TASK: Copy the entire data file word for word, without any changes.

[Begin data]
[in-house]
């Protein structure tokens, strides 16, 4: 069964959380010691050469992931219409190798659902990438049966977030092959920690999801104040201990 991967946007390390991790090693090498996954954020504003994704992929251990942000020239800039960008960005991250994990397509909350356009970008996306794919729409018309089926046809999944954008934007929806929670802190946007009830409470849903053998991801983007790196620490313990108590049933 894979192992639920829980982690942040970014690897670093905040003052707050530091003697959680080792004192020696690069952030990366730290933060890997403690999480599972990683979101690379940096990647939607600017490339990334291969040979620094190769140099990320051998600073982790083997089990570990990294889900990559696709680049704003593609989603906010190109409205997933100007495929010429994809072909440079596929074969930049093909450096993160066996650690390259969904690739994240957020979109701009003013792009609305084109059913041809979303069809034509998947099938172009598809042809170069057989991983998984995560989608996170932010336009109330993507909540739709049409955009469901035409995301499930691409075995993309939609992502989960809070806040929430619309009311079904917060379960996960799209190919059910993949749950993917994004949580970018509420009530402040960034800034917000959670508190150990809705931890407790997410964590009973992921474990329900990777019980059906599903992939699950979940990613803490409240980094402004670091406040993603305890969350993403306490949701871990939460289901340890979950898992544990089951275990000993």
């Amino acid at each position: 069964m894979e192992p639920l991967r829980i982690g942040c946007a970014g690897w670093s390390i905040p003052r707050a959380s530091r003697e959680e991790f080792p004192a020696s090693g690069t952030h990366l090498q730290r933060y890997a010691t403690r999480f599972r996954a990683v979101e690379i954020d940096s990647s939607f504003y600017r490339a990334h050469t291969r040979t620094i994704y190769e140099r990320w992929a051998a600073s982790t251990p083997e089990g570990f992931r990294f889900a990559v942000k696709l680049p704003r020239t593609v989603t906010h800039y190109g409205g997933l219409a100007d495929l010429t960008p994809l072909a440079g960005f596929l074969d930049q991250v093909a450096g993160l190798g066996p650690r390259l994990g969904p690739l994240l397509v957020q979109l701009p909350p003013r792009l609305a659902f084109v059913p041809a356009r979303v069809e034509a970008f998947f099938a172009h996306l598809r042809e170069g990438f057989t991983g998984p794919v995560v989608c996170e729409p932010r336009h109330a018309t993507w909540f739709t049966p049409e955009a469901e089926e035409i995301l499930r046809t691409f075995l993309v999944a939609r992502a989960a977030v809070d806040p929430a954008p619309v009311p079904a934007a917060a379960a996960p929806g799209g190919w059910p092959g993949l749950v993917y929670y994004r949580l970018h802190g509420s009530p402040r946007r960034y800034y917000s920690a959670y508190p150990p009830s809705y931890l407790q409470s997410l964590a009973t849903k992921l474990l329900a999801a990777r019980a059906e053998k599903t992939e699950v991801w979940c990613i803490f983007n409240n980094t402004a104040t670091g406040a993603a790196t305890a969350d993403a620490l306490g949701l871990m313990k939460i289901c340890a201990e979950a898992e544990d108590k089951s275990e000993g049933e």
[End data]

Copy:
[in-house]
């Protein structure tokens, strides 16, 4: 069964959380010691050469992931219409190798659902990438049966977030092959920690999801104040201990 991967946007390390991790090693090498996954954020504003994704992929251990942000020239800039960008960005991250994990397509909350356009970008996306794919729409018309089926046809999944954008934007929806929670802190946007009830409470849903053998991801983007790196620490313990108590049933 894979192992639920829980982690942040970014690897670093905040003052707050530091003697959680080792004192020696690069952030990366730290933060890997403690999480599972990683979101690379940096990647939607600017490339990334291969040979620094190769140099990320051998600073982790083997089990570990990294889900990559696709680049704003593609989603906010190109409205997933100007495929010429994809072909440079596929074969930049093909450096993160066996650690390259969904690739994240957020979109701009003013792009609305084109059913041809979303069809034509998947099938172009598809042809170069057989991983998984995560989608996170932010336009109330993507909540739709049409955009469901035409995301499930691409075995993309939609992502989960809070806040929430619309009311079904917060379960996960799209190919059910993949749950993917994004949580970018509420009530402040960034800034917000959670508190150990809705931890407790997410964590009973992921474990329900990777019980059906599903992939699950979940990613803490409240980094402004670091406040993603305890969350993403306490949701871990939460289901340890979950898992544990089951275990000993």
């Amino acid at each position: 069964m894979e192992p639920l991967r829980i982690g942040c946007a970014g690897w670093s390390i905040p003052r707050a959380s530091r003697e959680e991790f080792p004192a020696s090693g690069t952030h990366l090498q730290r933060y890997a010691t403690r999480f599972r996954a990683v979101e690379i954020d940096s990647s939607f504003y600017r490339a990334h050469t291969r040979t620094i994704y190769e140099r990320w992929a051998a600073s982790t251990p083997e089990g570990f992931r990294f889900a990559v942000k696709l680049p704003r020239t593609v989603t906010h800039y190109g409205g997933l219409a100007d495929l010429t960008p994809l072909a440079g960005f596929l074969d930049q991250v093909a450096g993160l190798g066996p650690r390259l994990g969904p690739l994240l397509v957020q979109l701009p909350p003013r792009l609305a659902f084109v059913p041809a356009r979303v069809e034509a970008f998947f099938a172009h996306l598809r042809e170069g990438f057989t991983g998984p794919v995560v989608c996170e729409p932010r336009h109330a018309t993507w909540f739709t049966p049409e955009a469901e089926e035409i995301l499930r046809t691409f075995l993309v999944a939609r992502a989960a977030v809070d806040p929430a954008p619309v009311p079904a934007a917060a379960a996960p929806g799209g190919w059910p092959g993949l749950v993917y929670y994004r949580l970018h802190g509420s009530p402040r946007r960034y800034y917000s920690a959670y508190p150990p009830s809705y931890l407790q409470s997410l964590a009973t849903k992921l474990l329900a999801a990777r019980a059906e053998k599903t992939e699950v991801w979940c990613i803490f983007n409240n980094t402004a104040t670091g406040a993603a790196t305890a969350d993403a620490l306490g949701l871990m313990k939460i289901c340890a201990e979950a898992e544990d108590k089951s275990e000993g049933e």